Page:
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University of Idaho Murder Victim's Family Fights Against Plans to Demolish Crime Scene

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Source: mega

Jul. 3 2023, Published 7:30 p.m. ET

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The family of University of Idaho murder victim Kaylee Goncalves is fighting the school's plans to destroy the house where the horrific quadruple murder took place.

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As OK! previously reported, Kaylee Goncalves, 21, Madison Mogen, 21, Xana Kernodle, 20, and Ethan Chapin, 20, were discovered dead in their shared Idaho home on Sunday, November 13.

On Friday, December 30, murder suspect Bryan Kohberger was taken into custody and later charged with first-degree murder of the four students.

Following the shocking crime, the University of Idaho took control of the property where the gruesome slayings took place and planned to demolish it once local authorities, the prosecution and the defense were given the access they needed to assist in the ongoing investigation and the upcoming trial.

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However, the Goncalves family is not pleased with the university's decision to do away with the crime scene.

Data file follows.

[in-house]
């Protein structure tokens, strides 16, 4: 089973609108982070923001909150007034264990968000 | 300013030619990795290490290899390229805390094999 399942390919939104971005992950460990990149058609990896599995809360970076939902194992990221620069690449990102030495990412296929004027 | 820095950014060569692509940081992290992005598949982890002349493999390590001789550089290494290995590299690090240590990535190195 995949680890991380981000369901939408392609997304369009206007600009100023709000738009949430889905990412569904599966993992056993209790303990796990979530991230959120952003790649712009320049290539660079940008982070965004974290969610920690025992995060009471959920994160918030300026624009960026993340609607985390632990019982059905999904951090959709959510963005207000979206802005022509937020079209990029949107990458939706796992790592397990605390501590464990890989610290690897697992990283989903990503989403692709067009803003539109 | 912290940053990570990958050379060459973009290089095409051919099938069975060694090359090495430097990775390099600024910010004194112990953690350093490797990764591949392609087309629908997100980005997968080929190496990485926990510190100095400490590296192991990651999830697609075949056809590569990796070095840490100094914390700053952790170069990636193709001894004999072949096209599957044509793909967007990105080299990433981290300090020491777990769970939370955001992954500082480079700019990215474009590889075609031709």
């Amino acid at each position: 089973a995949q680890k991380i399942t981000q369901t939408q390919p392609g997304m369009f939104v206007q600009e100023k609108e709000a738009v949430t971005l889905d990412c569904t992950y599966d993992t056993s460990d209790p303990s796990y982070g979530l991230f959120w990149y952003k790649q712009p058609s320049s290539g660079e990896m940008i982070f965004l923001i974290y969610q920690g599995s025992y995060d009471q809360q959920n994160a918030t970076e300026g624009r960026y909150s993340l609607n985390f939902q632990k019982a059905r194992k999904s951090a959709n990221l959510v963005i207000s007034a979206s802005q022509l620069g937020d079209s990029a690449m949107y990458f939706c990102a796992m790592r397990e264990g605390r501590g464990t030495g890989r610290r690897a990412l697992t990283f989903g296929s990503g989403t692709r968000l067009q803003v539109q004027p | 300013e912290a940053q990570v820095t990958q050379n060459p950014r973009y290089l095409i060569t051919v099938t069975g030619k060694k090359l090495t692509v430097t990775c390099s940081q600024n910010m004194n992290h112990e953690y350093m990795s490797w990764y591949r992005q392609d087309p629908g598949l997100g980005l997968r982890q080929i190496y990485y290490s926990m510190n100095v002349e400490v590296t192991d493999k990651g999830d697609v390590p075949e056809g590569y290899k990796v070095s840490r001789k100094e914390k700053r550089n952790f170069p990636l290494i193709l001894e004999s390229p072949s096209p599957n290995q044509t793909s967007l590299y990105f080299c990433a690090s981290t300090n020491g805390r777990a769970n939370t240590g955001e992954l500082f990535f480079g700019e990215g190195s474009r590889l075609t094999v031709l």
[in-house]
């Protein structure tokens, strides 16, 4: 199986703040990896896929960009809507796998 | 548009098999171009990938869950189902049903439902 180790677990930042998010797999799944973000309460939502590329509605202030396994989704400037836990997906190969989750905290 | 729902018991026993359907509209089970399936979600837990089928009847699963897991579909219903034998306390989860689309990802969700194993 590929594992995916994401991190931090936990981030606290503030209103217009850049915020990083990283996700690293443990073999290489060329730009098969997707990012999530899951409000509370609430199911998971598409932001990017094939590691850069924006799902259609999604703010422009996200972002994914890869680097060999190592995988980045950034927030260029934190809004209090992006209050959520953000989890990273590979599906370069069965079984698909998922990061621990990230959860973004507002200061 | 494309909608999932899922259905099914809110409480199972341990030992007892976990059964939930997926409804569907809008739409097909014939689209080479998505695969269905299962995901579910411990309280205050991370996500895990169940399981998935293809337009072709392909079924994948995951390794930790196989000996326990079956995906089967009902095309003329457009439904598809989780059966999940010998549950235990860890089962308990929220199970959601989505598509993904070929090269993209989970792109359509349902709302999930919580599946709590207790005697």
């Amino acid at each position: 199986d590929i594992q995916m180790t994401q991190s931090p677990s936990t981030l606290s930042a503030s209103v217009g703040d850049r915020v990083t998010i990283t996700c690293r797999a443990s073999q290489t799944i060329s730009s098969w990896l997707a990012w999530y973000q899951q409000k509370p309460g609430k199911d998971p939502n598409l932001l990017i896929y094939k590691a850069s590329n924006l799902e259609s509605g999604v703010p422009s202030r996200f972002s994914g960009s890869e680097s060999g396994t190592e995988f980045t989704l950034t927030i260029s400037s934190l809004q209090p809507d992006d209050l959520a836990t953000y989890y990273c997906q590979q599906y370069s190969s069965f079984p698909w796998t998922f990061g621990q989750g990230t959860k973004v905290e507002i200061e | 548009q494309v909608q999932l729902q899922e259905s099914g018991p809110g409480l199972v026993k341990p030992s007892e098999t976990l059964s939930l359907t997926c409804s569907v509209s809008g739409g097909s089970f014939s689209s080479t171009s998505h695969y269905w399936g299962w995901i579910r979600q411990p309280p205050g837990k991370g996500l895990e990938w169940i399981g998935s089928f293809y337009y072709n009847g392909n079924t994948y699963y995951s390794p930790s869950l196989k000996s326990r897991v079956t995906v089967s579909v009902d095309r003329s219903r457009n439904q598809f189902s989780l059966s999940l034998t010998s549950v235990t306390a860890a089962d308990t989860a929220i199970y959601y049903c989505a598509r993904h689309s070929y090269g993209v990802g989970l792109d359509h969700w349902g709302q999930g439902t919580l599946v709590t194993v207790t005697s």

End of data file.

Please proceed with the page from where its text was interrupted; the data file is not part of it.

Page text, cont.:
"We have made it very clear to the University of Idaho that we do not want that house to be demolished, and they are ignoring us completely," the family's attorney, Shanon Gray, said in a statement reported by Radar, noting they believe the home may contain "importance evidence" and should remain as is throughout the trial.

Gray also added that the exact layout and proximity to neighbors could be key information to be able to provide to the jury.

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Kohberger has not confessed the murders, but shortly after the 28-year-old's arrest, his family released a statement voicing their deep "care" for the families who "lose their precious children" and confirmed that they were actively working with law enforcement to assist them in the investigation.

"There are no words that can adequately express the sadness we feel, and we pray each day for them," the statement continued. "We have fully cooperated with law enforcement agencies in an attempt to seek the truth and promote his presumption of innocence rather than judge unknown facts and make erroneous assumptions."

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"We respect privacy in this matter as our family and the families suffering loss can move forward through the legal process," they concluded.

Kohberger's trial is set to begin on Monday, October 2.

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